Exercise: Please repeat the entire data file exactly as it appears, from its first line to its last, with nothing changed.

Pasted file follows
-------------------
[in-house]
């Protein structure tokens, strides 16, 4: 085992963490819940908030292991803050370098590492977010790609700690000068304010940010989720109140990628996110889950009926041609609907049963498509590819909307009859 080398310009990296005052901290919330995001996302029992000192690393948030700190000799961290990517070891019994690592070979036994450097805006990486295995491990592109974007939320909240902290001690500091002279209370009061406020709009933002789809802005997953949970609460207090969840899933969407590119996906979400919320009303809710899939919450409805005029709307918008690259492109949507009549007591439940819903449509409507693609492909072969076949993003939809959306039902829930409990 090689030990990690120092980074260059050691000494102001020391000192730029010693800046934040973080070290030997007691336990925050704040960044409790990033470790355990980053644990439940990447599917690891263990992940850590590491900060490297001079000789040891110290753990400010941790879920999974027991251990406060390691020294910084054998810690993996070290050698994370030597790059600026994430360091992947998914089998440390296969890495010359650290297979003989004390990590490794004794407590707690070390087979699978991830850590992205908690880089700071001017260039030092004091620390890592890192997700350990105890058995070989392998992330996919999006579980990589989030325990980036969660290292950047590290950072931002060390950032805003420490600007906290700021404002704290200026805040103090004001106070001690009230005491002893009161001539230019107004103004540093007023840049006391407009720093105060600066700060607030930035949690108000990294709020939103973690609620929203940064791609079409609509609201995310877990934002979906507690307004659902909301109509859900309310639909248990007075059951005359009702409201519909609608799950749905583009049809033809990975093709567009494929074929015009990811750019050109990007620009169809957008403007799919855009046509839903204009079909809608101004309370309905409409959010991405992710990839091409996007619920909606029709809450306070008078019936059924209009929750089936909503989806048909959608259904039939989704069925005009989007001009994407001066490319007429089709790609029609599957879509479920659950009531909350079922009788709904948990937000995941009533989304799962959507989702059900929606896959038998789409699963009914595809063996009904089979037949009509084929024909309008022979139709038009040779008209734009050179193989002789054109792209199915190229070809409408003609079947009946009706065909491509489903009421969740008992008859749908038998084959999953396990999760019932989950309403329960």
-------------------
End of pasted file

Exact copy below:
[in-house]
């Protein structure tokens, strides 16, 4: 085992963490819940908030292991803050370098590492977010790609700690000068304010940010989720109140990628996110889950009926041609609907049963498509590819909307009859 080398310009990296005052901290919330995001996302029992000192690393948030700190000799961290990517070891019994690592070979036994450097805006990486295995491990592109974007939320909240902290001690500091002279209370009061406020709009933002789809802005997953949970609460207090969840899933969407590119996906979400919320009303809710899939919450409805005029709307918008690259492109949507009549007591439940819903449509409507693609492909072969076949993003939809959306039902829930409990 090689030990990690120092980074260059050691000494102001020391000192730029010693800046934040973080070290030997007691336990925050704040960044409790990033470790355990980053644990439940990447599917690891263990992940850590590491900060490297001079000789040891110290753990400010941790879920999974027991251990406060390691020294910084054998810690993996070290050698994370030597790059600026994430360091992947998914089998440390296969890495010359650290297979003989004390990590490794004794407590707690070390087979699978991830850590992205908690880089700071001017260039030092004091620390890592890192997700350990105890058995070989392998992330996919999006579980990589989030325990980036969660290292950047590290950072931002060390950032805003420490600007906290700021404002704290200026805040103090004001106070001690009230005491002893009161001539230019107004103004540093007023840049006391407009720093105060600066700060607030930035949690108000990294709020939103973690609620929203940064791609079409609509609201995310877990934002979906507690307004659902909301109509859900309310639909248990007075059951005359009702409201519909609608799950749905583009049809033809990975093709567009494929074929015009990811750019050109990007620009169809957008403007799919855009046509839903204009079909809608101004309370309905409409959010991405992710990839091409996007619920909606029709809450306070008078019936059924209009929750089936909503989806048909959608259904039939989704069925005009989007001009994407001066490319007429089709790609029609599957879509479920659950009531909350079922009788709904948990937000995941009533989304799962959507989702059900929606896959038998789409699963009914595809063996009904089979037949009509084929024909309008022979139709038009040779008209734009050179193989002789054109792209199915190229070809409408003609079947009946009706065909491509489903009421969740008992008859749908038998084959999953396990999760019932989950309403329960």